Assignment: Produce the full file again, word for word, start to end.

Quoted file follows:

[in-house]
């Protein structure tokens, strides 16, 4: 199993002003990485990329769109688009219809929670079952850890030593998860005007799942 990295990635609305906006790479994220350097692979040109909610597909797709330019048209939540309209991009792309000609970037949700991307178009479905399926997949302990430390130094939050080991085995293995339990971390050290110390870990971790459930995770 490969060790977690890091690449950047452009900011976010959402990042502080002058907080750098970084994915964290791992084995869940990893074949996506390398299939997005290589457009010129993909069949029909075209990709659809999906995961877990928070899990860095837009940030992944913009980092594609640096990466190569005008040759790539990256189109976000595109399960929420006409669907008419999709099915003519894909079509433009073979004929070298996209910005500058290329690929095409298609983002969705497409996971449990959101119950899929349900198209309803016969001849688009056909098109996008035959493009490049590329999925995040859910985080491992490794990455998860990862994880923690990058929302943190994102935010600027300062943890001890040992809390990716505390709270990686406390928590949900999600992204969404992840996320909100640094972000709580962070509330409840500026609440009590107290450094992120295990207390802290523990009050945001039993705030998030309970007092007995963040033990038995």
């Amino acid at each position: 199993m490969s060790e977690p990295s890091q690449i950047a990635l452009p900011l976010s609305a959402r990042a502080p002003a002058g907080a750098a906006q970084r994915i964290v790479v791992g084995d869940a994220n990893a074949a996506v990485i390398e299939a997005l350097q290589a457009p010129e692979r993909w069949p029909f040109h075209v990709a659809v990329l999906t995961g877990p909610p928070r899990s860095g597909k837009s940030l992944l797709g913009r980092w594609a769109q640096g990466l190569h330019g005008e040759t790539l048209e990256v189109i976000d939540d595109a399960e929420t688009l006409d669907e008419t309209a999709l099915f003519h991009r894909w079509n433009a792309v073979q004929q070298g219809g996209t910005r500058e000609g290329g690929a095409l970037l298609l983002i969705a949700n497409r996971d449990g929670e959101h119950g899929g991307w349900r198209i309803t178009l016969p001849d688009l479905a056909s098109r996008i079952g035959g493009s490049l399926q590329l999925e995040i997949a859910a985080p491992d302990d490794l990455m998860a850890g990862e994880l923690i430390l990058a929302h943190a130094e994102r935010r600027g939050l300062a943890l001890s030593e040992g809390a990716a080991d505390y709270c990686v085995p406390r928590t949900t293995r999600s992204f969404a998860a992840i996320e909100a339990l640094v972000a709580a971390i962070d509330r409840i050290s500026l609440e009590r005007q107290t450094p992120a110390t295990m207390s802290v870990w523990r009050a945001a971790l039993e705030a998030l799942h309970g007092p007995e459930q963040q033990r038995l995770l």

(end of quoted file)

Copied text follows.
[in-house]
């Protein structure tokens, strides 16, 4: 199993002003990485990329769109688009219809929670079952850890030593998860005007799942 990295990635609305906006790479994220350097692979040109909610597909797709330019048209939540309209991009792309000609970037949700991307178009479905399926997949302990430390130094939050080991085995293995339990971390050290110390870990971790459930995770 490969060790977690890091690449950047452009900011976010959402990042502080002058907080750098970084994915964290791992084995869940990893074949996506390398299939997005290589457009010129993909069949029909075209990709659809999906995961877990928070899990860095837009940030992944913009980092594609640096990466190569005008040759790539990256189109976000595109399960929420006409669907008419999709099915003519894909079509433009073979004929070298996209910005500058290329690929095409298609983002969705497409996971449990959101119950899929349900198209309803016969001849688009056909098109996008035959493009490049590329999925995040859910985080491992490794990455998860990862994880923690990058929302943190994102935010600027300062943890001890040992809390990716505390709270990686406390928590949900999600992204969404992840996320909100640094972000709580962070509330409840500026609440009590107290450094992120295990207390802290523990009050945001039993705030998030309970007092007995963040033990038995």
């Amino acid at each position: 199993m490969s060790e977690p990295s890091q690449i950047a990635l452009p900011l976010s609305a959402r990042a502080p002003a002058g907080a750098a906006q970084r994915i964290v790479v791992g084995d869940a994220n990893a074949a996506v990485i390398e299939a997005l350097q290589a457009p010129e692979r993909w069949p029909f040109h075209v990709a659809v990329l999906t995961g877990p909610p928070r899990s860095g597909k837009s940030l992944l797709g913009r980092w594609a769109q640096g990466l190569h330019g005008e040759t790539l048209e990256v189109i976000d939540d595109a399960e929420t688009l006409d669907e008419t309209a999709l099915f003519h991009r894909w079509n433009a792309v073979q004929q070298g219809g996209t910005r500058e000609g290329g690929a095409l970037l298609l983002i969705a949700n497409r996971d449990g929670e959101h119950g899929g991307w349900r198209i309803t178009l016969p001849d688009l479905a056909s098109r996008i079952g035959g493009s490049l399926q590329l999925e995040i997949a859910a985080p491992d302990d490794l990455m998860a850890g990862e994880l923690i430390l990058a929302h943190a130094e994102r935010r600027g939050l300062a943890l001890s030593e040992g809390a990716a080991d505390y709270c990686v085995p406390r928590t949900t293995r999600s992204f969404a998860a992840i996320e909100a339990l640094v972000a709580a971390i962070d509330r409840i050290s500026l609440e009590r005007q107290t450094p992120a110390t295990m207390s802290v870990w523990r009050a945001a971790l039993e705030a998030l799942h309970g007092p007995e459930q963040q033990r038995l995770l």